Inflammatory Bowel Disease
- What Is Inflammatory Bowel Disease?
- What Are the Signs & Symptoms of Inflammatory Bowel Disease?
- What Causes Inflammatory Bowel Disease?
- Who Gets Inflammatory Bowel Disease?
- How Is Inflammatory Bowel Disease Diagnosed?
- How Is Inflammatory Bowel Disease Treated?
- What Else Should I Know About IBD?
- Looking Ahead
What Is Inflammatory Bowel Disease?
Inflammatory bowel disease (IBD) is a condition that causes parts of the intestine (bowel) to get red and swollen. It's a chronic condition, which means it lasts a long time or constantly comes and goes.
There are two kinds of IBD: Crohn's disease and ulcerative colitis. These diseases have many things in common, but there are important differences:
- Crohn's disease can affect any part of the gastrointestinal tract from mouth to anus (where poop comes out). The of Crohn's disease damages the entire bowel wall.
- Ulcerative colitis happens only in the large intestine, or colon. It causes sores called ulcers that affect the inner lining of the colon.
What Are the Signs & Symptoms of Inflammatory Bowel Disease?
The most common symptoms of inflammatory bowel disease are belly pain and diarrhea. Other symptoms include:
- blood in the toilet, on toilet paper, or in the stool (poop)
- low energy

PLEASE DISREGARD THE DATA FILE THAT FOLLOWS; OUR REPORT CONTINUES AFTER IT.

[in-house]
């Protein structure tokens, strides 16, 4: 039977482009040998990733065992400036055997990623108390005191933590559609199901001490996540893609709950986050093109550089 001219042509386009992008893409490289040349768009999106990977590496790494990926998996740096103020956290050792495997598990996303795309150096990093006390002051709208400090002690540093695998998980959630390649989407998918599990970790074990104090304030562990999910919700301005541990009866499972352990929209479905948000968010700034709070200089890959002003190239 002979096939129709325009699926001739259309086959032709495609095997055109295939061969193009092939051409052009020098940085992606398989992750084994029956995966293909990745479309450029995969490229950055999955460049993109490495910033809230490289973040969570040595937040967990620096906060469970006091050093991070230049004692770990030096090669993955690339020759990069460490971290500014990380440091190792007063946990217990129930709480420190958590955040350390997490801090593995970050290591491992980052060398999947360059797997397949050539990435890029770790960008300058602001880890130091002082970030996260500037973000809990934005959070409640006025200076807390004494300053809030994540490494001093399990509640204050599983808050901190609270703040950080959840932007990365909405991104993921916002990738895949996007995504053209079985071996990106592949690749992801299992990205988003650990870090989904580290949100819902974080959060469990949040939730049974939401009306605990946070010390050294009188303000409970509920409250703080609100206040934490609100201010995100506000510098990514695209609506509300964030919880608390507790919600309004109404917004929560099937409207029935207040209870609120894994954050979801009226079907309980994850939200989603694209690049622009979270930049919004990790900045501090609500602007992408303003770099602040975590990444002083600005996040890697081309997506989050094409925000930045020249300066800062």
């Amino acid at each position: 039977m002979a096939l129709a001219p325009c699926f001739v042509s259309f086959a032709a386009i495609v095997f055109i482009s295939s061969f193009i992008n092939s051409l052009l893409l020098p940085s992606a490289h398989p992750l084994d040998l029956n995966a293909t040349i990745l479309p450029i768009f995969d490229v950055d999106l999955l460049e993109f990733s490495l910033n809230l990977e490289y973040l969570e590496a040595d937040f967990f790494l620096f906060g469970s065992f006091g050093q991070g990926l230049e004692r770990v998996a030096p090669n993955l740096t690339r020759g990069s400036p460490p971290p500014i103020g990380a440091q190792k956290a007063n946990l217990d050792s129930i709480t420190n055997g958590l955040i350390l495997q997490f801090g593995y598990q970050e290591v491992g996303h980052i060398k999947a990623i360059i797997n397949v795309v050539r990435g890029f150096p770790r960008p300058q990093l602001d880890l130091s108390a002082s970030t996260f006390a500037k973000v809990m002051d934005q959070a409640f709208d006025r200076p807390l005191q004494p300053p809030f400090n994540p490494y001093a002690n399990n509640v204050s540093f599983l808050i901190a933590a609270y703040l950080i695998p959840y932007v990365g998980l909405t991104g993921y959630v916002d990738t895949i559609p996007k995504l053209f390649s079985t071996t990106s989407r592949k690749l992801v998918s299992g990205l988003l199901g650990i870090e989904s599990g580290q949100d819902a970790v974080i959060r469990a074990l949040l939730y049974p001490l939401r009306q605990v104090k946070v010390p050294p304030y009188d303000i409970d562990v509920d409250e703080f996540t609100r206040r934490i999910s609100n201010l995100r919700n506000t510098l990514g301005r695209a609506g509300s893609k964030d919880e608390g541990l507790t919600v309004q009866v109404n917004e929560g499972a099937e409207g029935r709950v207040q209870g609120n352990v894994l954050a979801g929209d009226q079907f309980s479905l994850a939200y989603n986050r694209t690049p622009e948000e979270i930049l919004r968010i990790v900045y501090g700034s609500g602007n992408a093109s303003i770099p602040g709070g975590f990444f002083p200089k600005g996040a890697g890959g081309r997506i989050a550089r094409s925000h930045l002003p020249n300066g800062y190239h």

- weight loss
Inflammatory bowel disease can cause other problems, such as rashes, eye problems, joint pain and arthritis, and liver problems.
What Causes Inflammatory Bowel Disease?
The exact cause of IBD is not clear. It is probably a combination of genetics, the immune system, and something in the environment that triggers inflammation in the gastrointestinal tract. Diet and stress may make symptoms worse, but probably don't cause IBD.
Who Gets Inflammatory Bowel Disease?
IBD tends to run in families. But not everyone with IBD has a family history of the disease. Inflammatory bowel disease can happen at any age, but is usually diagnosed in teens and young adults.
How Is Inflammatory Bowel Disease Diagnosed?
If you have any of the symptoms of IBD, it's important to see your doctor. In addition to doing a physical exam, the doctor will ask you about any concerns and symptoms you have, your past health, your family's health, any medicines you take, any allergies, and other issues. This is called the medical history.
Inflammatory bowel disease is diagnosed with a combination of blood tests, stool (poop) tests, and X-rays. Medical imaging tests, such as CT scans and MRI, might be done too.
The doctor will check your stool for blood, and might look at your colon with an instrument called an endoscope, a long, thin tube attached to a TV monitor. In this procedure, called a colonoscopy, the tube is inserted through the anus to let the doctor see inflammation, bleeding, or ulcers on the wall of the colon. During the procedure, the doctor might do a (taking small tissue samples for further testing).
How Is Inflammatory Bowel Disease Treated?
IBD is treated with medicines, changes in diet and lifestyle, and sometimes surgery. The goal of treatment is to relieve symptoms, prevent other problems, and prevent future flare-ups.
A doctor may recommend:
Medicines are also used to treat IBD. Anti-inflammatory drugs, including corticosteroids, may be used to decrease the inflammation caused by IBD.